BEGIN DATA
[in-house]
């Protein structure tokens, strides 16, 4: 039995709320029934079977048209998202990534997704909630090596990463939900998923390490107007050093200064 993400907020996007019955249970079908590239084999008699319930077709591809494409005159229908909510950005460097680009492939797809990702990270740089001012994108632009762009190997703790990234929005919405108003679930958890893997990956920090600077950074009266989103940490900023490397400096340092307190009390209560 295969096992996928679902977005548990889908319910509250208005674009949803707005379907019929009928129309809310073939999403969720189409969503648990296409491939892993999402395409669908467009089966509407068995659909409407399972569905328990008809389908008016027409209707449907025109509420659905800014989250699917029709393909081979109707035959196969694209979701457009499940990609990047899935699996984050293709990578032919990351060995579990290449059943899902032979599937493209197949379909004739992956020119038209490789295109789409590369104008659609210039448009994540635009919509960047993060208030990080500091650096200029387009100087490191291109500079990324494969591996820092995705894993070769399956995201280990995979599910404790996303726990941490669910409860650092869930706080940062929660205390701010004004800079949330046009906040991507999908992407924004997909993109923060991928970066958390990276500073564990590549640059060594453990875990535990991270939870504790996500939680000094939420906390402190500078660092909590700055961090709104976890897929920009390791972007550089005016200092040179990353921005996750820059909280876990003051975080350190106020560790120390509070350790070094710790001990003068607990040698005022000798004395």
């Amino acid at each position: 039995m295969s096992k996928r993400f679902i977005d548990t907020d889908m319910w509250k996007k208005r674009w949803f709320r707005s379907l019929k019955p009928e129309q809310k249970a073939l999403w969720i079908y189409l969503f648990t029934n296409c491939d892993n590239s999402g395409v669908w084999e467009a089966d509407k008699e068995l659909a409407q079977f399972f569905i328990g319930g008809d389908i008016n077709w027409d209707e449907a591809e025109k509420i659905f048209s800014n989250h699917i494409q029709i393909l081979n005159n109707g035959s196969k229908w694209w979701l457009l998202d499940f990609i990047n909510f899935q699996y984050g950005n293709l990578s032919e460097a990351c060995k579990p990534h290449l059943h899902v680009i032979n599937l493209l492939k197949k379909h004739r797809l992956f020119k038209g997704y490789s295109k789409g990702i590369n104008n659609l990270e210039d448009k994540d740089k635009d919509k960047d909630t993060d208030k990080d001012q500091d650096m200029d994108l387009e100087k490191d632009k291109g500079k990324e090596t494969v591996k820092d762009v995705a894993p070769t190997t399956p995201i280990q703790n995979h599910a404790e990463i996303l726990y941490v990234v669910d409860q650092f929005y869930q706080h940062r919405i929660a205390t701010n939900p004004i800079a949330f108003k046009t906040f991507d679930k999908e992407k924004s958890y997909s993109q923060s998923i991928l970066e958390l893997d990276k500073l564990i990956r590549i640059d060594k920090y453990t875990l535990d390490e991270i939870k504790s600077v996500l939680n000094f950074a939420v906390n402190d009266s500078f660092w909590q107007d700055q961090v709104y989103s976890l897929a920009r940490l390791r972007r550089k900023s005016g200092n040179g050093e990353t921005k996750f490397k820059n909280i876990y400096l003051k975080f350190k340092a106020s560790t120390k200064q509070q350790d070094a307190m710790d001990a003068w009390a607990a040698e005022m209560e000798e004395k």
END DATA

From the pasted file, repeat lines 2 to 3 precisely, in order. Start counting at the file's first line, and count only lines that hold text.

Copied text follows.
């Protein structure tokens, strides 16, 4: 039995709320029934079977048209998202990534997704909630090596990463939900998923390490107007050093200064 993400907020996007019955249970079908590239084999008699319930077709591809494409005159229908909510950005460097680009492939797809990702990270740089001012994108632009762009190997703790990234929005919405108003679930958890893997990956920090600077950074009266989103940490900023490397400096340092307190009390209560 295969096992996928679902977005548990889908319910509250208005674009949803707005379907019929009928129309809310073939999403969720189409969503648990296409491939892993999402395409669908467009089966509407068995659909409407399972569905328990008809389908008016027409209707449907025109509420659905800014989250699917029709393909081979109707035959196969694209979701457009499940990609990047899935699996984050293709990578032919990351060995579990290449059943899902032979599937493209197949379909004739992956020119038209490789295109789409590369104008659609210039448009994540635009919509960047993060208030990080500091650096200029387009100087490191291109500079990324494969591996820092995705894993070769399956995201280990995979599910404790996303726990941490669910409860650092869930706080940062929660205390701010004004800079949330046009906040991507999908992407924004997909993109923060991928970066958390990276500073564990590549640059060594453990875990535990991270939870504790996500939680000094939420906390402190500078660092909590700055961090709104976890897929920009390791972007550089005016200092040179990353921005996750820059909280876990003051975080350190106020560790120390509070350790070094710790001990003068607990040698005022000798004395």
């Amino acid at each position: 039995m295969s096992k996928r993400f679902i977005d548990t907020d889908m319910w509250k996007k208005r674009w949803f709320r707005s379907l019929k019955p009928e129309q809310k249970a073939l999403w969720i079908y189409l969503f648990t029934n296409c491939d892993n590239s999402g395409v669908w084999e467009a089966d509407k008699e068995l659909a409407q079977f399972f569905i328990g319930g008809d389908i008016n077709w027409d209707e449907a591809e025109k509420i659905f048209s800014n989250h699917i494409q029709i393909l081979n005159n109707g035959s196969k229908w694209w979701l457009l998202d499940f990609i990047n909510f899935q699996y984050g950005n293709l990578s032919e460097a990351c060995k579990p990534h290449l059943h899902v680009i032979n599937l493209l492939k197949k379909h004739r797809l992956f020119k038209g997704y490789s295109k789409g990702i590369n104008n659609l990270e210039d448009k994540d740089k635009d919509k960047d909630t993060d208030k990080d001012q500091d650096m200029d994108l387009e100087k490191d632009k291109g500079k990324e090596t494969v591996k820092d762009v995705a894993p070769t190997t399956p995201i280990q703790n995979h599910a404790e990463i996303l726990y941490v990234v669910d409860q650092f929005y869930q706080h940062r919405i929660a205390t701010n939900p004004i800079a949330f108003k046009t906040f991507d679930k999908e992407k924004s958890y997909s993109q923060s998923i991928l970066e958390l893997d990276k500073l564990i990956r590549i640059d060594k920090y453990t875990l535990d390490e991270i939870k504790s600077v996500l939680n000094f950074a939420v906390n402190d009266s500078f660092w909590q107007d700055q961090v709104y989103s976890l897929a920009r940490l390791r972007r550089k900023s005016g200092n040179g050093e990353t921005k996750f490397k820059n909280i876990y400096l003051k975080f350190k340092a106020s560790t120390k200064q509070q350790d070094a307190m710790d001990a003068w009390a607990a040698e005022m209560e000798e004395k």